More than 157,000 Americans have now died from the coronavirus, according to the New York Times. And the Associated Press reports today that the summer’s "surge in infections, hospitalizations and deaths" suggests President Donald Trump is “increasingly out of step with the federal government’s own medical and public health experts.” Of course, that’s not exactly news.
Update: 174,000 Americans could be dead from the virus by August 22, according to the latest composite forecast from the U.S. Centers for Disease Control, which AP reports “projects an average of nearly 1,000 deaths per day through Aug. 22.” (Worldwide, more than 700,000 people have died from the virus.)
South Texas is getting hit particularly hard, with Hidalgo County registering 600 deaths in July. Houston is five times larger and had fewer deaths in July. AP has more from Rio Grande City, Texas, here.
About 30,000 National Guardsmen are still deployed in support of coronavirus response efforts, Military Times’ Leo Shane III reported Tuesday. (Politico puts that number closer to 25,000.) They are all federally authorized through August 21. At that point, nearly every state will have to put in 25% of the costs to support the National Guard in their state, the White House announced Monday evening — with no mention of two key Republican states.
Texas and Florida are exempt from that 25% cost sharing. “While all other states and territories will have to shell out millions to cover 25 percent of their National Guard costs starting later this month, Texas and Florida will be fully covered,” Politico reported Tuesday.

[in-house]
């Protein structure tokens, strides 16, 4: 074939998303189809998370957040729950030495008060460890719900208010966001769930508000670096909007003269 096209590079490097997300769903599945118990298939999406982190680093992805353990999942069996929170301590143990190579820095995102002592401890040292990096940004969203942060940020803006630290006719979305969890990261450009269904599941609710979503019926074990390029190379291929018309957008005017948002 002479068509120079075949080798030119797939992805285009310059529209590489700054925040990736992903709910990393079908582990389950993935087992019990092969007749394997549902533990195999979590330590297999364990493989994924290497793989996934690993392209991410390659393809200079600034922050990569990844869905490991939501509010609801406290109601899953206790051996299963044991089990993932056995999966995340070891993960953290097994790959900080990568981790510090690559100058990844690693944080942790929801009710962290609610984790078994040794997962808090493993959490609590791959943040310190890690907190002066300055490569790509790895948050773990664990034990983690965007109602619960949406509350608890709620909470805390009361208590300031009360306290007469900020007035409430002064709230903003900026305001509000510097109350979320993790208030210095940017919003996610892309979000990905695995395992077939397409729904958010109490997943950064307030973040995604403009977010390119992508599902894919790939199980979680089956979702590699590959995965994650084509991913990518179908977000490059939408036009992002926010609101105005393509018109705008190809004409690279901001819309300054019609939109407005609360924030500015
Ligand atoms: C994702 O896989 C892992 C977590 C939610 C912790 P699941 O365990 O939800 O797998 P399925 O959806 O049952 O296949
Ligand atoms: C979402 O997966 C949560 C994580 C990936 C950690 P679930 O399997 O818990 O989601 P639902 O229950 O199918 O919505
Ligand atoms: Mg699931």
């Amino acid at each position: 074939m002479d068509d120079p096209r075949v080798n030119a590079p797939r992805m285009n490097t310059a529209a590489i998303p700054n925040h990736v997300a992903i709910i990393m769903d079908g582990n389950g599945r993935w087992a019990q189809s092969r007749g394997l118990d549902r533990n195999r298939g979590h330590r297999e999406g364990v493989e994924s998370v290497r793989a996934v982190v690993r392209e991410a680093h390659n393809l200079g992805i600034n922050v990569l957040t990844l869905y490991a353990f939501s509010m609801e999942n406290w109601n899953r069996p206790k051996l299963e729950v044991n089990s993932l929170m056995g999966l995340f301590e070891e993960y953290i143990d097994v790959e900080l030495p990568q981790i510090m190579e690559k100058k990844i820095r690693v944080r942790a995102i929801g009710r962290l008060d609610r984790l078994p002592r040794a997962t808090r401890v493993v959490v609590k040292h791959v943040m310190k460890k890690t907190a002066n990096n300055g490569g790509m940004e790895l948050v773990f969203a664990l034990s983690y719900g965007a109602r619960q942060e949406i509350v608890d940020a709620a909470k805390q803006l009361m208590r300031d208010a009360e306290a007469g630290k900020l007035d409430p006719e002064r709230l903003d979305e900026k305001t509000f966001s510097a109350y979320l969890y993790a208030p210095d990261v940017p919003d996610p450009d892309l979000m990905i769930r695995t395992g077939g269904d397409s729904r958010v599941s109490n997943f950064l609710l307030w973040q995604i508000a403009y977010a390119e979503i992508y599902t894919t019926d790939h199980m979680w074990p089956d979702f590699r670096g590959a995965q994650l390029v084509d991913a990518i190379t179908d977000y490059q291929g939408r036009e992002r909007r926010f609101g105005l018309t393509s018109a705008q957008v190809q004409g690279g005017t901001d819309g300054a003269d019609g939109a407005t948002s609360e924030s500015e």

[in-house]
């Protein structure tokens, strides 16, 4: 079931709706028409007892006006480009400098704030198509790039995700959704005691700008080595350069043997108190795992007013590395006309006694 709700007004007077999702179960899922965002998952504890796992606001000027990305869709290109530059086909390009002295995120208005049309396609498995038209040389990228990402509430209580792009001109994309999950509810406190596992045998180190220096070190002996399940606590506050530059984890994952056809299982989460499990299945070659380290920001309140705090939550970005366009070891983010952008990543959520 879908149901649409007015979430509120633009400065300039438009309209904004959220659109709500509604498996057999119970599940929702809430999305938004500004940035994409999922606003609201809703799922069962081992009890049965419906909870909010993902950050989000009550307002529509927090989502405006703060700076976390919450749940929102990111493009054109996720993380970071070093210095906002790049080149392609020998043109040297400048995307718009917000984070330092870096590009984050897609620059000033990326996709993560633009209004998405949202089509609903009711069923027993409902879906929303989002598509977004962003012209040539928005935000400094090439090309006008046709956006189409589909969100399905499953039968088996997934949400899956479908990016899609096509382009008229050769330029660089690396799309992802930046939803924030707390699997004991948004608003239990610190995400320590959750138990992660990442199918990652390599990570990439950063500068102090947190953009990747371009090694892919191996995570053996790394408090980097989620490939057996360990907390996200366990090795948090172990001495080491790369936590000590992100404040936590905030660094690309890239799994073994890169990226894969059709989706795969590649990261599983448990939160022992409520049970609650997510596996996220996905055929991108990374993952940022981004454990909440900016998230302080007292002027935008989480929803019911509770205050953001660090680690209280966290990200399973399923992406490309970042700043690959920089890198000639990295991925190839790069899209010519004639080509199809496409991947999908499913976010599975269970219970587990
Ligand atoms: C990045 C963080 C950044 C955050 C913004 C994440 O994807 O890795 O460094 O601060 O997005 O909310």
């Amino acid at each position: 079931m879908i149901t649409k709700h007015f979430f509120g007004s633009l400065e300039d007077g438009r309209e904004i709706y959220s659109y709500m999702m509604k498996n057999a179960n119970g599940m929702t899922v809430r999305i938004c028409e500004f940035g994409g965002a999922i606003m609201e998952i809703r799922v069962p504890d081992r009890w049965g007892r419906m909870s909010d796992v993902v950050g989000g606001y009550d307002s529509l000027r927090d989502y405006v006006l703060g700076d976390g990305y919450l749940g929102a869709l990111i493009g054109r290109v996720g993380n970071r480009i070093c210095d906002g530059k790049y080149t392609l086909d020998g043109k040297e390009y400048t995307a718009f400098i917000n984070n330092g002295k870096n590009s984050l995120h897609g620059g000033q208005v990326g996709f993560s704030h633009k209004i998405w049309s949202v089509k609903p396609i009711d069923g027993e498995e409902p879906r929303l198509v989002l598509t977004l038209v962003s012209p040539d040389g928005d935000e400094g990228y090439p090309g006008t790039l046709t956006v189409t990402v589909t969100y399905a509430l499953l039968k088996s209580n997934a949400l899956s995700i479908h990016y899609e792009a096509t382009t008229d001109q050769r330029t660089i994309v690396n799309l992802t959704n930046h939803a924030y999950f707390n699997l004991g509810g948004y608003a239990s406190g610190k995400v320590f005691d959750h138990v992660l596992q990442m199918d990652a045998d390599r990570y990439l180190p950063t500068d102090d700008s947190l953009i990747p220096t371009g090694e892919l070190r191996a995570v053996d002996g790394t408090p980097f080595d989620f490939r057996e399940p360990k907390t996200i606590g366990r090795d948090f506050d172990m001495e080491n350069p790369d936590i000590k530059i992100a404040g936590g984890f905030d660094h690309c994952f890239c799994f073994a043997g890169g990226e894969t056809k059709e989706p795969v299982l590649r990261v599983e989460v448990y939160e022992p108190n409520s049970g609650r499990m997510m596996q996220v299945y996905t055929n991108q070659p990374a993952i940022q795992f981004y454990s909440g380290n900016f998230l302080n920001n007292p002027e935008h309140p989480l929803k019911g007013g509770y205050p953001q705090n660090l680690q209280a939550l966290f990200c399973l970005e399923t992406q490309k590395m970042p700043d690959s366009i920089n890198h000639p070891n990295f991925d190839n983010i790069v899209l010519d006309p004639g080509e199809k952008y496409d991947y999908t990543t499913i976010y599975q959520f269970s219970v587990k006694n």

Why those two? While both “are struggling to contain the coronavirus surges,” Politico points out that “other states are worse off by several metrics — including total Covid-19 cases and the percentage of people testing positive.”
Neither the White House nor the Pentagon would explain the disparity; but a nameless White House official told Politico the Texas and Florida exceptions are “common sense.” National Guard Association officials said "they know of no other time states were asked to pick up part of the tab for a mission like this." More to all that, here.
What about Bob? Robert O’Brien, Trump’s national security adviser, is back at work after a mild case of COVID-19, Politico reports.
From Defense One
Trump: U.S. To Withdraw 4K Troops From Afghanistan By Election // Katie Bo Williams: “It’s already planned,” the president said in an interview with Axios.
US Missile Defenses Are About to Level Up // Patrick Tucker: Pentagon officials announce laser-armed Strykers, new Eastern European batteries, and sea-based interceptors are all coming in the next two years.
NATO Needs to Focus on the Black Sea // Robert E. Hamilton: William of Ockham would like a word with those who worry more about a potential Russian invasion of the Baltics than ongoing interventions in the Balkans.
The Coronavirus Is Never Going Away // Sarah Zhang, The Atlantic: No matter what happens now, the virus will continue to circulate around the world.